5th December 2019: If you have ever wondered about the use of Nested IF, IFS and CHOOSE, look no further because I just created a page for you. Two of the examples are easy and the third example is much more of a challenge. Go here to see the page

5th November 2019 For the benefit of all Brits … have a happy and safe Bonfire Night. Secondly, look out for my NEW page, Quora Questions. Just scroll down from here and you will see the heading, just click it to open and read what I am doing. Simple concept with some very useful ideas.

26th September 2019: I have created this page to show how I went from an image on a web page, via OCR software, to a relatively sophiticated Excel file creation that uses Data Types … Stocks, Excel Tables, Pivot Tables, Conditional Formatting and more.

13th September 2019: a fantastic page on corporate bonds and their analysis. How to program a table using dates, the IF(), AND(), MONTH(), YEAR() functions and arithmetical calculations. If you find difficulty using dates, consider this page.

11th September 2019: a friendly introduction to the setting up and use of a Training/Testing Model in Excel. It is an introduction but it is a good one. The page does not, however, carry out any detailed analysis of the validity of the model you will read about. The data are real and you can replicate what I have done very easily. The page is here.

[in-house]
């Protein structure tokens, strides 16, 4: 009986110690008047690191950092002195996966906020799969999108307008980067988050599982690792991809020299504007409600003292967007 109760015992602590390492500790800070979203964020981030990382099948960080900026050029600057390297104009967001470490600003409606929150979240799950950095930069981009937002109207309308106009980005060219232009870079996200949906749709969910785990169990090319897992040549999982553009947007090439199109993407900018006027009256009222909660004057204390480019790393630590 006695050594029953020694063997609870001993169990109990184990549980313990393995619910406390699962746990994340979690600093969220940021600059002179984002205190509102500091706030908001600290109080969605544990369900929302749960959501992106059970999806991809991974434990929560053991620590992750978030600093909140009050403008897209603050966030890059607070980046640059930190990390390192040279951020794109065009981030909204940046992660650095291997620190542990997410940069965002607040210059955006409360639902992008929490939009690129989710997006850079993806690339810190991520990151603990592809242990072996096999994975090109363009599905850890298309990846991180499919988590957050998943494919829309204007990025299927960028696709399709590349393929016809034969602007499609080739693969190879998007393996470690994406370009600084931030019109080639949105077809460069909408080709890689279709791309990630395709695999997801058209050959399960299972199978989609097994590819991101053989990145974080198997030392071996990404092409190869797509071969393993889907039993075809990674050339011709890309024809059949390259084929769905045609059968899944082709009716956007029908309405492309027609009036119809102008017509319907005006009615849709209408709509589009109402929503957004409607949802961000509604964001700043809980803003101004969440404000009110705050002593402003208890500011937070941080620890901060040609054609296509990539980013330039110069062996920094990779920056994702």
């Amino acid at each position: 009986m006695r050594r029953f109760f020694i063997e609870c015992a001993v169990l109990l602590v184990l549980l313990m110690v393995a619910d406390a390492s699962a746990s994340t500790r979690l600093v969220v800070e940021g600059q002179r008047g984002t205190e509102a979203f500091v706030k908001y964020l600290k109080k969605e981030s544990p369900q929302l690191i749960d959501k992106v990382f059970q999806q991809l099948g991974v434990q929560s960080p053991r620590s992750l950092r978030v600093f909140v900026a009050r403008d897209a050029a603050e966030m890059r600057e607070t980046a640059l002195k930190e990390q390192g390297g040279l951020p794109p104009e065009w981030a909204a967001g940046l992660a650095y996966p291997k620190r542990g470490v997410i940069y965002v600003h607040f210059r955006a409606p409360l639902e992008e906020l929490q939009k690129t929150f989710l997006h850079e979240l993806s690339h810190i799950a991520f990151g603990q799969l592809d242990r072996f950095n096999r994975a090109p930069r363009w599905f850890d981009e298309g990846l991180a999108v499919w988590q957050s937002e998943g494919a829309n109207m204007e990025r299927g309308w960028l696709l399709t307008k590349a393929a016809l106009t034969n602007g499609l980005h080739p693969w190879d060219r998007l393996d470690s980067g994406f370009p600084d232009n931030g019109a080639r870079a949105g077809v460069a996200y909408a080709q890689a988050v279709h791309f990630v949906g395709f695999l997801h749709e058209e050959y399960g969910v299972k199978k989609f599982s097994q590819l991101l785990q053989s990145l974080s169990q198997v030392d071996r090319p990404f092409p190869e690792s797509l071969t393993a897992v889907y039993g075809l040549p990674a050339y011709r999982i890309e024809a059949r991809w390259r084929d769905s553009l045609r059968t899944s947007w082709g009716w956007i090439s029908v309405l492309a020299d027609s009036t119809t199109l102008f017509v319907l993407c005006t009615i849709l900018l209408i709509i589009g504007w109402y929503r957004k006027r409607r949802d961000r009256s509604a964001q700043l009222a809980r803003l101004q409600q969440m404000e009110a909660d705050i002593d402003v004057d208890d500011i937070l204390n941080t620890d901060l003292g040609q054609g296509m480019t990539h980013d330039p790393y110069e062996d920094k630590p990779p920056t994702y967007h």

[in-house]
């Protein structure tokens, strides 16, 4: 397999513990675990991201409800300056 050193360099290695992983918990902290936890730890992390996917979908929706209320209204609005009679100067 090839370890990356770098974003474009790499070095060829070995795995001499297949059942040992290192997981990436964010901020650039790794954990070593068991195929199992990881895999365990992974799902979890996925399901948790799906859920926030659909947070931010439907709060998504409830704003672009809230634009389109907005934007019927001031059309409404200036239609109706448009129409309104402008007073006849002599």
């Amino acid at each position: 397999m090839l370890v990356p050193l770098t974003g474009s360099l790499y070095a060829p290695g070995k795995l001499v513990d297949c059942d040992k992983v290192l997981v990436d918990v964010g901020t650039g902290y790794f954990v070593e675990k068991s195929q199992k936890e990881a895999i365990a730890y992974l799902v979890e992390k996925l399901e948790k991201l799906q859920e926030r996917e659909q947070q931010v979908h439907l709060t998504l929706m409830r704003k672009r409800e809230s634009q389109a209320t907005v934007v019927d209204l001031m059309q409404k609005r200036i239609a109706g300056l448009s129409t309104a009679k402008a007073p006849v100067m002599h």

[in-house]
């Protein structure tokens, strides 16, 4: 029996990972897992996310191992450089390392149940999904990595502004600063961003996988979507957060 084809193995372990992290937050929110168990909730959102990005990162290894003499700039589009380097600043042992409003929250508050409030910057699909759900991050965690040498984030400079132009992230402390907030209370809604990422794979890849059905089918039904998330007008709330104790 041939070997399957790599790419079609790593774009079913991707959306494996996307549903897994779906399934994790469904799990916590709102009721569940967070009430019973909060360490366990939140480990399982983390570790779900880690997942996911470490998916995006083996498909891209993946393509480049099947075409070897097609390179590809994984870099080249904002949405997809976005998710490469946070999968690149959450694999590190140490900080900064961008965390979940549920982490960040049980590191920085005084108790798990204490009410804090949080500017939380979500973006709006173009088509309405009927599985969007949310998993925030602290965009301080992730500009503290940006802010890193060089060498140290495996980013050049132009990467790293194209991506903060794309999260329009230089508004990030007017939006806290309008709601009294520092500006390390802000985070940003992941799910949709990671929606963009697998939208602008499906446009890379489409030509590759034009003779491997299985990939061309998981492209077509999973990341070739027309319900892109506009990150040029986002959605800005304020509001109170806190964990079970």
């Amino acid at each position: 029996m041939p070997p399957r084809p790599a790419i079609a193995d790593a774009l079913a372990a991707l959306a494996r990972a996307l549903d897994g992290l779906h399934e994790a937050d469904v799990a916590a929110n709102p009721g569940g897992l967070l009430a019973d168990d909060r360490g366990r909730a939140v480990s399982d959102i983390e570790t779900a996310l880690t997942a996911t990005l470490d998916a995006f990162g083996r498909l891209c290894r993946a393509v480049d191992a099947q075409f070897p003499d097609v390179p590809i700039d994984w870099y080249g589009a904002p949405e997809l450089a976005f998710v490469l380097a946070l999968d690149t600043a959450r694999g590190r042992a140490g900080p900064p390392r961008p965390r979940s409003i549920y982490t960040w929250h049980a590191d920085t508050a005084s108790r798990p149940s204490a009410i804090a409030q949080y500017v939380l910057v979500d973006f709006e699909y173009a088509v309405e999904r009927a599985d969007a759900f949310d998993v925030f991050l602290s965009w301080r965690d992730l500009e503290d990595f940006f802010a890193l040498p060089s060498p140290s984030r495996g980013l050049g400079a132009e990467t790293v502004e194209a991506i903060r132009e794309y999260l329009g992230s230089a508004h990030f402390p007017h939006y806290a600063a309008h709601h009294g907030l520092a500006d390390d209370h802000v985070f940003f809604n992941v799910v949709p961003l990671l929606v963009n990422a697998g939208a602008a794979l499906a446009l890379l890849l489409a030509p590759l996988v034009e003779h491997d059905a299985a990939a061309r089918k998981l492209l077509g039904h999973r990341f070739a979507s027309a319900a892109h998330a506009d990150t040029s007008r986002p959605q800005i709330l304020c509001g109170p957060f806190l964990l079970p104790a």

22nd August 2019: As you all know, this site is free of charge and always will be. Every now and again, I announce something like the publication of one of my books. Sometimes my books are not free of charge because they are professionally published. Whilst that is true of my latest book, it IS free of charge, at least for a while. The title of the book is EXCEL POWER QUERY, AN INTRODUCTION: BUSINESS INTELLIGENCE PART I.Click on the title to go to the site where you can download it free of charge.

1st August 2019: I have already created two pages (Flash Fill, Flash Fill and Quick Analysis) on Flash Fill, both for Excel and for Power Query and here is another one. In this case, I am introducing even more ideas on how Flash Fill (FF) can be used very effectively. Firstly, by using FF to extract, combine, extract and combine; and secondly, I watched a video of a highly respectable Excel practitioner who tried to sell us the idea that there are times when FF is just not good enough and neither is Power Query: in that case, he said, use a formula … he demonstrated a relatively complex formula. The formula worked but I am showing here that that presenter is wrong and that FF will do exactly what we want without programming anything.